Archive for April, 2011

29
Apr

This was on a NPR program, Tell Me More. The host is Michel Martin; Susan Selke is the mother of the late Marine Clay Hunt. Jake Wood is a veteran Marine and friend of Hunt. Alison Buckholtz is a military wife whose 2010 op-ed in The Los Angeles Times helped inspire the new public service announcement campaign. She’s also the author of the memoir “Standing By: The Making of a Military Family in a Time of War.”Here are some quotes from the discussion:

MARTIN: Jake, I wanted to ask you. You fought side by side with Clay Hunt and you worked with him at Team Rubicon. His concern that his efforts to get help might mar his military record, is that something that you hear other people talking about? Is that still a concern?

Mr. WOOD: It’s absolutely a concern for a lot of reasons. Guys like Clay don’t want to be taken out of – they don’t want to be taken out of their platoon. They don’t want to be removed from the infantry for having sought help and for being diagnosed with PTSD. For people coming out of the service it’s also a problem because many of these guys want to go and continue their careers of service both, you know, in police or, you know, fire and rescue.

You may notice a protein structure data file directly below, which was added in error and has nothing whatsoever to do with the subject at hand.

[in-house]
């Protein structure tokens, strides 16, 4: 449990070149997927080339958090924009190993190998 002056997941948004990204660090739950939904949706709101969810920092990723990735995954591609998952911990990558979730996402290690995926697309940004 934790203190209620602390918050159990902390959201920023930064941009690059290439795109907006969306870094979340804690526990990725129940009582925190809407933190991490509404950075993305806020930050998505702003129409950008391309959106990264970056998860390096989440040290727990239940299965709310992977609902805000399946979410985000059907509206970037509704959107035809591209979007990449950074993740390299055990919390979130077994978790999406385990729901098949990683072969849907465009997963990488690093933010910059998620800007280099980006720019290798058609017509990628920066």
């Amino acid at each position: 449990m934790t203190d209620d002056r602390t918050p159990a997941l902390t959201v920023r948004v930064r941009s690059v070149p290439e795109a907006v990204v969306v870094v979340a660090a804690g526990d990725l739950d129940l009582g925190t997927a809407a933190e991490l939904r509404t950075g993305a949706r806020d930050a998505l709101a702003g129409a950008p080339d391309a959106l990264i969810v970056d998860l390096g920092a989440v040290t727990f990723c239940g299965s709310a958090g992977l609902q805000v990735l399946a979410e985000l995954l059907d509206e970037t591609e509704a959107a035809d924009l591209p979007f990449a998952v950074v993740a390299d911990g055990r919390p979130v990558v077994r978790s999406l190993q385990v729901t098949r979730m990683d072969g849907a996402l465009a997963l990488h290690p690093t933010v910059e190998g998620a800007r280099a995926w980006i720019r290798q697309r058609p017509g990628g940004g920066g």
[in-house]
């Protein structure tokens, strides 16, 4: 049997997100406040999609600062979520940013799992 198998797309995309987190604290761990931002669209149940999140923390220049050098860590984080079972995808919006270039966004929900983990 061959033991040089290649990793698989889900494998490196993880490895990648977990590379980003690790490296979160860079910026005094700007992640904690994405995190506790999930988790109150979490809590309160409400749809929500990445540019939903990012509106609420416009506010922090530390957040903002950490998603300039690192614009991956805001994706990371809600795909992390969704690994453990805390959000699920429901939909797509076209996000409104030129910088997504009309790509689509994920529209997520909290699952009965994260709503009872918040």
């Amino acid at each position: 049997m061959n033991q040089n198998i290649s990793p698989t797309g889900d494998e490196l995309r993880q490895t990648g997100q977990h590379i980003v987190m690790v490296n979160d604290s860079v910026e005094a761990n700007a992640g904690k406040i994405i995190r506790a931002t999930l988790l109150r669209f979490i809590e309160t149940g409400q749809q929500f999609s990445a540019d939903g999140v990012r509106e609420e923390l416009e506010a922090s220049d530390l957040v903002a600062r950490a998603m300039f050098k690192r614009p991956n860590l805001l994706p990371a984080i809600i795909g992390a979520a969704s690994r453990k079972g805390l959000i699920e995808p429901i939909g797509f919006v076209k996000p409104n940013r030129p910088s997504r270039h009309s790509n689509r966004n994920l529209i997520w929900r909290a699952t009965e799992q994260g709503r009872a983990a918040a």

And men and women are concerned that with something like PTSD on their records that that’s going to hurt their chances of getting employed when they leave the service.

MARTIN: Jake, I wanted to ask you in the couple of minutes that we have left, you know, you heard Alison say that the country as a whole is not taking (the suicide of troops and veterans as seriously as it should. Do you share that point of view? And what do you think would make a difference in saving the lives of people like your friend Clay Hunt?

Mr. WOOD: Well, I think it’s very convenient for the country to not know and I guess not care about what’s happening with our veterans and our active duty service members and the suicide epidemic that is growing. And when I say that I mean that the wars in Iraq and Afghanistan were a front page issue for a number of years.

And they’ve since gotten off the front page and they are now buried in the middle of the newspaper. But I don’t think there’s anything more important than, you know, the fact that our nation is at war and we have been for almost 10 years. You know, this issue needs to be front and center at the highest levels of our government and there needs to be a very open and candid conversation at the highest levels of elected officials as to what this problem is, what caused it, and the best way to move forward on how to fix it.

And I don’t think that conversation is happening, and if it is, it’s not getting the attention it deserves.

www.npr.org/2011/04/28/135803874/marines-suicide-renews-focus-on-military-families

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